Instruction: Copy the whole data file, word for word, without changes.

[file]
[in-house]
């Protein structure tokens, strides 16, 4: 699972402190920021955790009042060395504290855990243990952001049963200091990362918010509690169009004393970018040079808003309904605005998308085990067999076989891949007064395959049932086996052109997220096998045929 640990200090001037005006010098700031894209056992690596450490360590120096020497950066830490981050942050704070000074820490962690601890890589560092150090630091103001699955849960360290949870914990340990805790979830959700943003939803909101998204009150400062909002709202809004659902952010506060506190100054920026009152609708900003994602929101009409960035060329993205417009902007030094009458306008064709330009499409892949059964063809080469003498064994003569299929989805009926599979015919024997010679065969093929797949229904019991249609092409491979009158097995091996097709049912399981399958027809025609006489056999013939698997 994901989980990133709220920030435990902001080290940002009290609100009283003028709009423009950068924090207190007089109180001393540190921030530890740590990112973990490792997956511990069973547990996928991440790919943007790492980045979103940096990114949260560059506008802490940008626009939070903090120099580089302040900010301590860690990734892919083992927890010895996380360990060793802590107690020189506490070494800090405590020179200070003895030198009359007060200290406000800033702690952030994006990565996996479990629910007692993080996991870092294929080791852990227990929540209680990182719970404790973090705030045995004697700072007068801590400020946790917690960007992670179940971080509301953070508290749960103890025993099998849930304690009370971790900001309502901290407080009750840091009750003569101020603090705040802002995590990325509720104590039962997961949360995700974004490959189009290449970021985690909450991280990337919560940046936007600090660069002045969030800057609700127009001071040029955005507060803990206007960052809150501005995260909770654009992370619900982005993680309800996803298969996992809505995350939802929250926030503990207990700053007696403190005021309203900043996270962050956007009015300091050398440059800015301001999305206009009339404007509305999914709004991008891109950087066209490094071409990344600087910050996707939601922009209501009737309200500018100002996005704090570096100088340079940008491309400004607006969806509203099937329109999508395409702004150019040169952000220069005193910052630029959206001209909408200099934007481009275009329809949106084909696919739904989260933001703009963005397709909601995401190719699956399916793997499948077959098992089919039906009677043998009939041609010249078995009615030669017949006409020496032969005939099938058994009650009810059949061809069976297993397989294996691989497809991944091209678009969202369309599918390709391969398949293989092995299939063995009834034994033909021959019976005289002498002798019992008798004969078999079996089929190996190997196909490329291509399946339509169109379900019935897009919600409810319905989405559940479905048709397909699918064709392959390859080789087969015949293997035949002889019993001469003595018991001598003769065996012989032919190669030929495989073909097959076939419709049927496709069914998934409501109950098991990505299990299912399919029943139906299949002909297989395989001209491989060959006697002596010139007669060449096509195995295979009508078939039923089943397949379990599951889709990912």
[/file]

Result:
[in-house]
């Protein structure tokens, strides 16, 4: 699972402190920021955790009042060395504290855990243990952001049963200091990362918010509690169009004393970018040079808003309904605005998308085990067999076989891949007064395959049932086996052109997220096998045929 640990200090001037005006010098700031894209056992690596450490360590120096020497950066830490981050942050704070000074820490962690601890890589560092150090630091103001699955849960360290949870914990340990805790979830959700943003939803909101998204009150400062909002709202809004659902952010506060506190100054920026009152609708900003994602929101009409960035060329993205417009902007030094009458306008064709330009499409892949059964063809080469003498064994003569299929989805009926599979015919024997010679065969093929797949229904019991249609092409491979009158097995091996097709049912399981399958027809025609006489056999013939698997 994901989980990133709220920030435990902001080290940002009290609100009283003028709009423009950068924090207190007089109180001393540190921030530890740590990112973990490792997956511990069973547990996928991440790919943007790492980045979103940096990114949260560059506008802490940008626009939070903090120099580089302040900010301590860690990734892919083992927890010895996380360990060793802590107690020189506490070494800090405590020179200070003895030198009359007060200290406000800033702690952030994006990565996996479990629910007692993080996991870092294929080791852990227990929540209680990182719970404790973090705030045995004697700072007068801590400020946790917690960007992670179940971080509301953070508290749960103890025993099998849930304690009370971790900001309502901290407080009750840091009750003569101020603090705040802002995590990325509720104590039962997961949360995700974004490959189009290449970021985690909450991280990337919560940046936007600090660069002045969030800057609700127009001071040029955005507060803990206007960052809150501005995260909770654009992370619900982005993680309800996803298969996992809505995350939802929250926030503990207990700053007696403190005021309203900043996270962050956007009015300091050398440059800015301001999305206009009339404007509305999914709004991008891109950087066209490094071409990344600087910050996707939601922009209501009737309200500018100002996005704090570096100088340079940008491309400004607006969806509203099937329109999508395409702004150019040169952000220069005193910052630029959206001209909408200099934007481009275009329809949106084909696919739904989260933001703009963005397709909601995401190719699956399916793997499948077959098992089919039906009677043998009939041609010249078995009615030669017949006409020496032969005939099938058994009650009810059949061809069976297993397989294996691989497809991944091209678009969202369309599918390709391969398949293989092995299939063995009834034994033909021959019976005289002498002798019992008798004969078999079996089929190996190997196909490329291509399946339509169109379900019935897009919600409810319905989405559940479905048709397909699918064709392959390859080789087969015949293997035949002889019993001469003595018991001598003769065996012989032919190669030929495989073909097959076939419709049927496709069914998934409501109950098991990505299990299912399919029943139906299949002909297989395989001209491989060959006697002596010139007669060449096509195995295979009508078939039923089943397949379990599951889709990912």